It may have been a little earlier than we had thought, but the inevitable occurred on Sunday, when it was announced that embattled UK football coach Joker Phillips would not return to Lexington for the 2013 campaign. Almost immediately, fans took to social media and message boards with a veritable wish list of head coaching candidates. We here at Nation of Blue have heard almost every name in the book, from the outlandish to the under-qualified. But after all the smoke settles, the man I think will be standing behind the podium and in front of the big blue backdrop is Sonny Dykes.
I know a lot of you aren’t too familiar with the man, but once you look a little deeper at his credentials and his resume, you’ll see that he’s not only perfect for the job, but his hiring makes the most sense out of everyone considered.
Right off the bat, let’s look at his head coaching record. Dykes has been with Louisiana Tech since 2010, when he was hired to replace Derek Dooley, who as we all know was hired to replace Lane Kiffin at Tennessee. We all scratched our heads when we heard Dooley was going to get the Knoxville job, since he had more or less underperformed at Louisiana Tech. Dooley had just one winning season during his tenure in Ruston and was coming off of a disappointing 4-8 season. Dykes came in and posted a 5-7 record next season, one of four of the nation’s 22 new head coaches to coach their new teams to an improved record. Dykes followed that performance up with an impressive 8-5 campaign, finishing first in their conference and making the Poinsettia Bowl. And as of this writing, the Bulldogs are 8-1 on the season (3-0 in conference), ranked 19th in the Associated Press poll and well on their way to another bowl appearance.
You also must look back at his coaching history. Not many people realize it, but one of Dykes’ earliest coaching stops was right here in Big Blue Nation. Dykes joined Hal Mumme’s staff in 1997 as a Graduate Assistant and Tight Ends coach and another stint in 1999 as the Wide Receiver’s coach. He then followed Mike Leach to Texas Tech in 2000, first serving as his receivers coach, then as his offensive coordinator. I need not remind you of the high-tempo aerial attack employed both by Mumme and Leach.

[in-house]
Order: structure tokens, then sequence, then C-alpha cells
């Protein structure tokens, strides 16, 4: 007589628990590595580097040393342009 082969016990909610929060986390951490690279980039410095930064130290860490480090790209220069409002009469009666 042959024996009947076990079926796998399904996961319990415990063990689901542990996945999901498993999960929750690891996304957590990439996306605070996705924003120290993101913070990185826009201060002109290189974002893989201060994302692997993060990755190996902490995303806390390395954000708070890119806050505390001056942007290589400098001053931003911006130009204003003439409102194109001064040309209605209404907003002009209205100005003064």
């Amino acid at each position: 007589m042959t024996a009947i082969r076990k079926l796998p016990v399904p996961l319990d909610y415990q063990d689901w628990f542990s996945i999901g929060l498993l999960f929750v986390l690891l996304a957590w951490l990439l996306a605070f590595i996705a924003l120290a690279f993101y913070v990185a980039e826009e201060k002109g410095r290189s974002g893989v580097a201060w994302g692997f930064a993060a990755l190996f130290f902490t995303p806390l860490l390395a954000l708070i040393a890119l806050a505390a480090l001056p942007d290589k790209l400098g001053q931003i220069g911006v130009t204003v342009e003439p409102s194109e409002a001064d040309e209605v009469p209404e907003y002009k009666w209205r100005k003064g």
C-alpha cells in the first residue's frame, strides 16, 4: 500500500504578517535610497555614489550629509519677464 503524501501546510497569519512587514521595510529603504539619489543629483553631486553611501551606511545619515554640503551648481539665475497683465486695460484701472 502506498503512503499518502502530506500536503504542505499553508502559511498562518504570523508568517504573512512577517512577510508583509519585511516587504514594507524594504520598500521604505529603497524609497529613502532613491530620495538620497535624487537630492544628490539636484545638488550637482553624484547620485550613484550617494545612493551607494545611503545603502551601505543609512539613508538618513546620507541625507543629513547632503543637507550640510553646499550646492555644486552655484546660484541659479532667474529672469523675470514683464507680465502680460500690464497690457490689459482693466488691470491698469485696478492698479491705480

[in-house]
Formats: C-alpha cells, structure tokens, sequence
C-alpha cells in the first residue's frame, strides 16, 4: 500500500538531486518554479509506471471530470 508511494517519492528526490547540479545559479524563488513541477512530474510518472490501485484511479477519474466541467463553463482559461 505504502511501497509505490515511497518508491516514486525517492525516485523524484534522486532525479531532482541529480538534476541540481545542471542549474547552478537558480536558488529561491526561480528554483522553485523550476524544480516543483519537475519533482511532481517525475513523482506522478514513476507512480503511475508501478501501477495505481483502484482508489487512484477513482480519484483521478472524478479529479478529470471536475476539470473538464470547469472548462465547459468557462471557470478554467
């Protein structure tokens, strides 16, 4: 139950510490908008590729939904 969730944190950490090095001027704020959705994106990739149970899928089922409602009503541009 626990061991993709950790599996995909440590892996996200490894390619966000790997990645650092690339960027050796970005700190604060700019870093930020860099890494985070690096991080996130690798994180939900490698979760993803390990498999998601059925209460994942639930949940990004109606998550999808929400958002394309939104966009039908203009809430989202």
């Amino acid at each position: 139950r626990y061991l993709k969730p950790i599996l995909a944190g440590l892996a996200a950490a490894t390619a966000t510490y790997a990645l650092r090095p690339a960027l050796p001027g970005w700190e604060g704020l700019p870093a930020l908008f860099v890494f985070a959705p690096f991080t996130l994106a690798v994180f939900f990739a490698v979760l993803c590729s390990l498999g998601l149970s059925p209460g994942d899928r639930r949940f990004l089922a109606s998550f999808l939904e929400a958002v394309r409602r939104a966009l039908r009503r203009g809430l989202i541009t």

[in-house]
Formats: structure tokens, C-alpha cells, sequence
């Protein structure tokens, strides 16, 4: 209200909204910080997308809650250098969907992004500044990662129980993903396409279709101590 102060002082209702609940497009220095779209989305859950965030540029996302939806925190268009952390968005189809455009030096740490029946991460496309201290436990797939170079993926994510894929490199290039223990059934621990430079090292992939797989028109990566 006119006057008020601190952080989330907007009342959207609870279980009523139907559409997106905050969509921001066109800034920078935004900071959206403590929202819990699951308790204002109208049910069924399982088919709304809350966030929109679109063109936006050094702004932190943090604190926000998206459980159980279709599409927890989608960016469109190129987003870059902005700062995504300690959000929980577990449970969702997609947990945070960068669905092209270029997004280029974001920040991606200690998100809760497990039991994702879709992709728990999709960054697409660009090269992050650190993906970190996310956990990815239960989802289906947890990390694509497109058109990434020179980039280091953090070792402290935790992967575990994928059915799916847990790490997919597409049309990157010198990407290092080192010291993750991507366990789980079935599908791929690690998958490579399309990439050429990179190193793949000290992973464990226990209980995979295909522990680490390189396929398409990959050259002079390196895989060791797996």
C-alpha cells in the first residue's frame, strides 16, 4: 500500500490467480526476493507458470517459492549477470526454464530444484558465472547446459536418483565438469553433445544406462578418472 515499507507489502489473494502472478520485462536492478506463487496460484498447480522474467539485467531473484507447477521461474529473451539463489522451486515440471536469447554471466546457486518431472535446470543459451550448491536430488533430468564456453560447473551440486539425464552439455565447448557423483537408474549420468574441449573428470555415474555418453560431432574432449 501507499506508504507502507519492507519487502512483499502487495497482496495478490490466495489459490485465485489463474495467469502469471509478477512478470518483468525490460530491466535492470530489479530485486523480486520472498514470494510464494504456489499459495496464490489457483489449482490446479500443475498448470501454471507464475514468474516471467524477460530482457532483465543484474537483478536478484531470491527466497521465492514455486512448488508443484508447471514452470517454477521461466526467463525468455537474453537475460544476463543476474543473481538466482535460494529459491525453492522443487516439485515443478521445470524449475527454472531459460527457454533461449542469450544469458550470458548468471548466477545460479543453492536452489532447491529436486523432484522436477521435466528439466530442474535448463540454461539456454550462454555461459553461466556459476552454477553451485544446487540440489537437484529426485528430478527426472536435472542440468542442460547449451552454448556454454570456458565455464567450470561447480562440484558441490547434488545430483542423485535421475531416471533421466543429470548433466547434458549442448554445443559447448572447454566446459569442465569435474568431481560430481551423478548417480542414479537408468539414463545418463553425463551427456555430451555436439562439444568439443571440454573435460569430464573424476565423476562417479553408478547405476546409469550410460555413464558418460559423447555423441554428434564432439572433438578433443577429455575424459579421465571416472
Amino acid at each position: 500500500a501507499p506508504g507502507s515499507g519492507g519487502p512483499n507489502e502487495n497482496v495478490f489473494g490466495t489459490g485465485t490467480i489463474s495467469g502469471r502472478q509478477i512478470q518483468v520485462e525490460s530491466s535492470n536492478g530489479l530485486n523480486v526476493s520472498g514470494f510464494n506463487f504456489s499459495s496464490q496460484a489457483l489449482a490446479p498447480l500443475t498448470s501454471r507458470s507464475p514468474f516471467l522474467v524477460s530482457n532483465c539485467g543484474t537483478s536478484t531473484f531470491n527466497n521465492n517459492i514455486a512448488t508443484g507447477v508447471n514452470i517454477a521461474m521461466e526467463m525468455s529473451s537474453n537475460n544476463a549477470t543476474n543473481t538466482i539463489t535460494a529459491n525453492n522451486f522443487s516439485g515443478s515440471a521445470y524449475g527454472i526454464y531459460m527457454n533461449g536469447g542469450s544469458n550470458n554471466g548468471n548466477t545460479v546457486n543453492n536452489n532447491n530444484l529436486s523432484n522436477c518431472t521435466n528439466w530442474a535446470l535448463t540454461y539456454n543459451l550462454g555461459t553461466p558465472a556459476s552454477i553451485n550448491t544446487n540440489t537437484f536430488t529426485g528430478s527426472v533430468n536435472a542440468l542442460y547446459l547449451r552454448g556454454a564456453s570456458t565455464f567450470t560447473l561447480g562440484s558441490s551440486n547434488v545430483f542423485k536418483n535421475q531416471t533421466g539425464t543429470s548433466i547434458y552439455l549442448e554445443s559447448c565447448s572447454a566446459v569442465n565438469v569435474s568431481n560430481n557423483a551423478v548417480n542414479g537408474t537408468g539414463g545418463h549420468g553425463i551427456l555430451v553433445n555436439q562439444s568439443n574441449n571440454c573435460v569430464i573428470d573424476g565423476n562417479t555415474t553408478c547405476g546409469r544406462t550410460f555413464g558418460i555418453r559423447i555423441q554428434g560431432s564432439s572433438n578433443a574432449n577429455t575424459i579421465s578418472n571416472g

After working with the Red Raiders, Dykes went on to become Mike Stoops’ offensive coordinator at Arizona in 2007, where he almost immediately improved their offensive output. He was also instrumental in the development of future New England Patriots tight end Rob Gronkowski, who broke nearly every tight end record at Arizona.
One of the other factors you have to consider is… well… reality. Mitch Barnhart did the right thing by publicly announcing that Joker would not return with two games left in the season. Barnhart knows that he’s going to have a LOT of competition for some of the bigger names out there. Take Bobby Petrino for instance. Petrino is going to garner a LOT of interest for some upcoming vacancies, including rumored openings at Tennessee and Auburn. In order to even have a chance at Petrino, he’s going to need to get to him early. But will Petrino jump on the first offer he gets, or will he wait it out to see what else comes available? The smart money is on the latter. And when the presumed Vols and War Eagles jobs come open, with their superior facilities, which job is he going to take? Chances are, he’s not going to be house shopping in Lexington any time soon. Guys like Dykes are going to be the ones who draw most of the interest.
Dykes is ripe for the picking here. He’s proved to be a successful assistant coach and coordinator, who has developed plenty of players that have went on to successful NFL careers. He’s proved to be a winning head coach, who established Louisiana Tech as a power player in the more-competitive-than-you-think Western Athletic Conference. He employs a style of football that fans want to watch and players want to play. At 42 years of age, not only is he one of the brightest young minds in the game, he could run a high powered offense for years to come. Not to mention that coaching in the SEC is the dream job of almost every coach in the nation. Who wouldn’t want to come and coach in the premier conference in all of football?
If you’re still in doubt, ask yourself this question: Would you rather hire a coach with a name who will smile for the cameras for a few seasons and jump ship when a better offer comes around, or do you want a young guy looking to prove himself, who could possibly turn Kentucky into the dominant powerhouse we’ve always wanted and be there for years to come?
He may not be the most popular choice, but he’s the right choice.